We now have the long-awaited report of the Iraq Inquiry, better known as the Chilcot Inquiry. We now know what was supposed true for a long time: that intelligence on the existence of weapons of mass destruction was presented with “a certainty that was not justified”, and led to the 2003 intervention in Iraq when peaceful options for Iraqi disarmament remained; that the armed forces were inadequately equipped; and that planning for the post-invasion phase was “wholly inadequate”.
But although we clearly know more “truth” than we did, the whole process bears little resemblance to a fully-fledged “truth commission” and, as Chilcot himself has said, it was not designed to examine legal responsibility. After notorious events, there are often heated discussions over whether to prioritise justice or a healing truth. But the Chilcot Report provides little of either.
Learning the truth about past injustice can provide closure and promote reconciliation, but experience shows how difficult achieving this can be.
After the fall of apartheid in South Africa, the country embarked upon a process of “truth and reconciliation”. Established in 1995, the South African Truth and Reconciliation Commission (SATRC) is probably the most famous “truth commission”, but there have been many more. So many, in fact, that academics and NGOs have developed general expectations in relation to how they operate.
According to a report from the International Centre for Transitional Justice, a truth commission is expected to have three key objectives: to establish the facts about “violent events that remain disputed or denied”; to “protect, acknowledge, and empower victims and survivors”; and to inform future policy and encourage institutional change. This will often include some form of reconciliation.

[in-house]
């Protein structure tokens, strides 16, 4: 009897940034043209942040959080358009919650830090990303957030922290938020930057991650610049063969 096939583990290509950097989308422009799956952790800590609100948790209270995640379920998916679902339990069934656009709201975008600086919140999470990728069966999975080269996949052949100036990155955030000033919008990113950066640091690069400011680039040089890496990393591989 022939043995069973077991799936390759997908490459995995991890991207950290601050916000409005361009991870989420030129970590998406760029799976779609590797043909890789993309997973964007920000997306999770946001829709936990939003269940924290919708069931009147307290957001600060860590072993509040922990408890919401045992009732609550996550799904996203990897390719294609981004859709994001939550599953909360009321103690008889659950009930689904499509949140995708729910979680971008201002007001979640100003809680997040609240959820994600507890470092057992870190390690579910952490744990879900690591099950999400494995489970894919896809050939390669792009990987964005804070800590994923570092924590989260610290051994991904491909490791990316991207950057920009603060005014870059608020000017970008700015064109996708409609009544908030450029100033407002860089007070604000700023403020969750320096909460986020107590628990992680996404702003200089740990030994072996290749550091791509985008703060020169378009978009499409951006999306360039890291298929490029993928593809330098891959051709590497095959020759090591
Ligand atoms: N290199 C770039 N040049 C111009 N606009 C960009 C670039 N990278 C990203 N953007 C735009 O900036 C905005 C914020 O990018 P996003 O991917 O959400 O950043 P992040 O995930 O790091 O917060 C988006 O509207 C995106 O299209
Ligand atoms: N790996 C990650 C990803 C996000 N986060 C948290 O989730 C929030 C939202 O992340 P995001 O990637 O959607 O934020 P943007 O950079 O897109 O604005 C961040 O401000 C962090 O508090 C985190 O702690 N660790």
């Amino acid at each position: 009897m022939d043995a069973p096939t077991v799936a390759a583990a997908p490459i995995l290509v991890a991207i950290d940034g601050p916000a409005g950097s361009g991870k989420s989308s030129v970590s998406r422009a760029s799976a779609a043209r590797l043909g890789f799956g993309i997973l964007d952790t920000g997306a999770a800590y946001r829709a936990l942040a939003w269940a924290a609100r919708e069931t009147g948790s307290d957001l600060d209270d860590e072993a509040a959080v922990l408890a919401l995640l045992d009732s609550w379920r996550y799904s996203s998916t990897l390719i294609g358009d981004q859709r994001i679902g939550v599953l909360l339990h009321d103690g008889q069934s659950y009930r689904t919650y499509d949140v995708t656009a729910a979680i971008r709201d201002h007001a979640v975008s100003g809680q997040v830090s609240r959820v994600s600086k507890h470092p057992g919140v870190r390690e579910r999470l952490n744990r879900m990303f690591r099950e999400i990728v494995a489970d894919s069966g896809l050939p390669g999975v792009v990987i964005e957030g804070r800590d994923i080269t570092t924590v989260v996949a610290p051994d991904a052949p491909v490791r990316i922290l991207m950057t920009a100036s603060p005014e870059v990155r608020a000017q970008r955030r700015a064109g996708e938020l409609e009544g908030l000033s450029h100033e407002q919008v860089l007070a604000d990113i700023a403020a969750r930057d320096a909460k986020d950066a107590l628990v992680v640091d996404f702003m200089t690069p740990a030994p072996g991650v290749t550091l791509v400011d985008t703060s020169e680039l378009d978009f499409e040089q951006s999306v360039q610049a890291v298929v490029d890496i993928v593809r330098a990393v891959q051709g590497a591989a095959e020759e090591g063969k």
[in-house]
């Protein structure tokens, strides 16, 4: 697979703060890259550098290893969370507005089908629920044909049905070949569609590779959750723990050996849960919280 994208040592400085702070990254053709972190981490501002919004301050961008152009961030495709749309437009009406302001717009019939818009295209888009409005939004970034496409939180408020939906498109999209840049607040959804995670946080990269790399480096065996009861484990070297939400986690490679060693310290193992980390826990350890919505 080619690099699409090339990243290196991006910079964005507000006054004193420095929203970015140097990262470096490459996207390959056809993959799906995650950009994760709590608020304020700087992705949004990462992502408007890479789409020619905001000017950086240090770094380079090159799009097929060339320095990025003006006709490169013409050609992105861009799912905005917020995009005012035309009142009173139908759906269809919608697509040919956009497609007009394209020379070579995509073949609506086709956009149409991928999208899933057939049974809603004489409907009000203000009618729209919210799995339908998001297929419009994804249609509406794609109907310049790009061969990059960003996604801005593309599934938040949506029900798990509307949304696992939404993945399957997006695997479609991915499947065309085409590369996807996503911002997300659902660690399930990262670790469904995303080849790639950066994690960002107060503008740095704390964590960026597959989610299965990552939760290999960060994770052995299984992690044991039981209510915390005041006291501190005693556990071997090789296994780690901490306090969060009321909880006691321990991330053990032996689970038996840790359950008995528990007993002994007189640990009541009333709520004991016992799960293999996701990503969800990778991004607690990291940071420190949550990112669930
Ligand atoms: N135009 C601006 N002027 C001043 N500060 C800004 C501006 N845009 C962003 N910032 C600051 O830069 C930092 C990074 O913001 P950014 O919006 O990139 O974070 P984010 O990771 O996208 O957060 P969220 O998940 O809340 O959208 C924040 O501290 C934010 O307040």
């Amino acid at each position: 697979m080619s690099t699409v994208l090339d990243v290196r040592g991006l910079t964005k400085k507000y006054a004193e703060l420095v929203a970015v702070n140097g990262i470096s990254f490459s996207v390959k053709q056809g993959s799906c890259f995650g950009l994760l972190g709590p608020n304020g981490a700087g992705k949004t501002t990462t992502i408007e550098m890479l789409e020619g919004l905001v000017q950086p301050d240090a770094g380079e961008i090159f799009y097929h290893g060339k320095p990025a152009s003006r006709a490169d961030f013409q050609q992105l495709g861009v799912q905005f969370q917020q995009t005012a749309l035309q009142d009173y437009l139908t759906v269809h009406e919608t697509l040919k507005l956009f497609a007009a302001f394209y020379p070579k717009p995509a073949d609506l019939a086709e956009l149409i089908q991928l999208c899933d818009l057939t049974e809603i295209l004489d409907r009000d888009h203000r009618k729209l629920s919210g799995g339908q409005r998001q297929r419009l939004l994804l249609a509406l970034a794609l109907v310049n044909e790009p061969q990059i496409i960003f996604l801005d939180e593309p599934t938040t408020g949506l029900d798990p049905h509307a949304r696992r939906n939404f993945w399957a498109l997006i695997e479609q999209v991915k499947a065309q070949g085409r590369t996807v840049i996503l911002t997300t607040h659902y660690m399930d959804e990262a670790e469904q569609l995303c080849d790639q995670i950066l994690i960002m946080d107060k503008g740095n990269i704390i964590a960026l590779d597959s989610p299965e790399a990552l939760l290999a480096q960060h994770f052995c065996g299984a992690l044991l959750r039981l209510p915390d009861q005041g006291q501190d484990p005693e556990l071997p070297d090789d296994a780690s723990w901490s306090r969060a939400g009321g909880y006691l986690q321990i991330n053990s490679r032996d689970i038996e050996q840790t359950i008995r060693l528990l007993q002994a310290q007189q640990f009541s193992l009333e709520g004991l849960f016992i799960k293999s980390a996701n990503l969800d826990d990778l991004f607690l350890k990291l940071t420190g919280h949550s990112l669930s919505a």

While Chilcot shares the first objective, it falls short on the second, which virtually rules out the reconciliation element of the third. Clearly, the Inquiry was never designed to be a process of truth and reconciliation, but surely this has been a missed opportunity.
It is also debatable how usable Chilcot’s “truth” actually is: at around 2.6m words it’s hard to see who (other than academics) is going to read the whole thing. This undermines its potential to influence future policy.
On the issue of victims, the Inquiry rightly met with veterans of the conflict and the families of those who died or are missing, and Sir John Chilcot has spoken thoughtfully about their “high expectations”. But while those to be criticised by the report have had months to prepare a response, the families had a mere three hours of advanced access to the executive summary. Effective historical accounting and respect for victims is about the process, as well as the findings.
Moreover, although the report has found that the people of Iraq “suffered greatly”, the inquiry did not engage with the Iraqi people directly (except via some political leaders, some of whom were seen in private meetings).
While seeking reconciliation with the remnants of Saddam Hussein’s Ba'athist regime itself would not have been appropriate, working with the divided peoples of Iraq may have yielded significant long-term advantages – especially in the light of the ongoing sectarian difficulties that have been unleashed there.
It is also worth returning to the comparison with the South African experience. Beginning with its first hearings and investigations in 1996, the Truth and Reconciliation Commission investigated human rights abuses from 1960 to 1994, heard the testimonies of 21,000 victims (including 2,000 who spoke at public hearings), and concluded its work when the sixth and seventh volumes of its final report were published in 2003.
The Chilcot Inquiry considered the period from summer 2001 to the end of July 2009, heard from around 150 witnesses, and has, like the South African commission, taken around seven years to complete its work. They were very different processes but, given the difference in scale, the drawn-out nature of the Chilcot Inquiry looks even stranger.